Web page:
cross icon-play pause icon-next icon-player icon-share icon-pmr icon-program icon-plus icon-play-2 icon-dl icon-blue-arrow icon-backtotop Skip to main content

User icon My Jazz à Vienne Ticketing icon Ticketing

Thanks, in particular, to Jim Jarmusch’s film “Broken Flowers” (2005), Mulatu Astatke (aged 75) is no longer the best-kept secret of Ethiopian music, one that was shared mainly by owners of the wonderful compilation “Éthiopiques” (released in 1999 on Buda Musique). Since 2005, the man who is seen as the father of ethio-jazz has been bringing his bewitching music to a brand-new public, mainly featuring the pentatonic scale. From the late 1960s, he has been producing an original style of jazz, both cosmic and soulful, from a centuries-old tradition, on the vibraphone, congas and a Wurlitzer organ. The master Astatke, who was the first African student at the famous Berklee College of Music in Boston, and who has played, among others, with Duke Ellington, continues to perform his Abyssinian groove with exactly the same freshness. He was in Paris in September (Jazz à La Villette) with guests including Soweto Kinch on saxophone and Richard Olatunde Baker on percussion. And now he is coming to Vienne to share his timeless instrumentals and his unusual churning harmonies using metrics from the Horn of Africa.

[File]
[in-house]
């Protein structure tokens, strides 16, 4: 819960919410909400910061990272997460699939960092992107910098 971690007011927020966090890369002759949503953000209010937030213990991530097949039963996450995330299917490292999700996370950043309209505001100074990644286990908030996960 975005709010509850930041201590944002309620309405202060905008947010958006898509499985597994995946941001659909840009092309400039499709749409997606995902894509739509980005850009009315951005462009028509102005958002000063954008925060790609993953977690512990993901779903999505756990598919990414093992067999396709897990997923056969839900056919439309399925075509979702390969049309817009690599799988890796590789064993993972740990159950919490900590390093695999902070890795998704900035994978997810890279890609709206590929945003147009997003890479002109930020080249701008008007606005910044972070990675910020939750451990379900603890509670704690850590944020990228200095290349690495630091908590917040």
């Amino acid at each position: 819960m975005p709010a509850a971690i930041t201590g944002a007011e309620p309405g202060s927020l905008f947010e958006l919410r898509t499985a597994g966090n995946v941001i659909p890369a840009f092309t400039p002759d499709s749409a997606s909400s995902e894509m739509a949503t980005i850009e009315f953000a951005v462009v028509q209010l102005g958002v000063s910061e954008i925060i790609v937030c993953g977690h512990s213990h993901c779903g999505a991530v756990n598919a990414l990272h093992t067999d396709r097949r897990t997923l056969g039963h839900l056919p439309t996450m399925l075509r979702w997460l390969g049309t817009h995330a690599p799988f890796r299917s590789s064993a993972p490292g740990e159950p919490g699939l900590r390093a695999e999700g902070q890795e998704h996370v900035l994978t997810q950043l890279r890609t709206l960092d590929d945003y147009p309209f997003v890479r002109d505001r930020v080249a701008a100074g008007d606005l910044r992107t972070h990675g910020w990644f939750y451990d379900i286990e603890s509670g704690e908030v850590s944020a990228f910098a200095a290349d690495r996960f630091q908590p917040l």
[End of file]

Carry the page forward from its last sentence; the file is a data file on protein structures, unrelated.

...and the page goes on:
Line-up : Mulatu Astatke (vb, wurlitzer and perc), James Arben (md, sax, cl and fl), Byron Wallen (tp), Danny Keane (vlc), Alexnader Hawkins (p, k), John Edwards (double bass), Richard Olatunde Baker (perc), Tom Skinner (dms)

Photo : © Alexis Maryon

You may also like...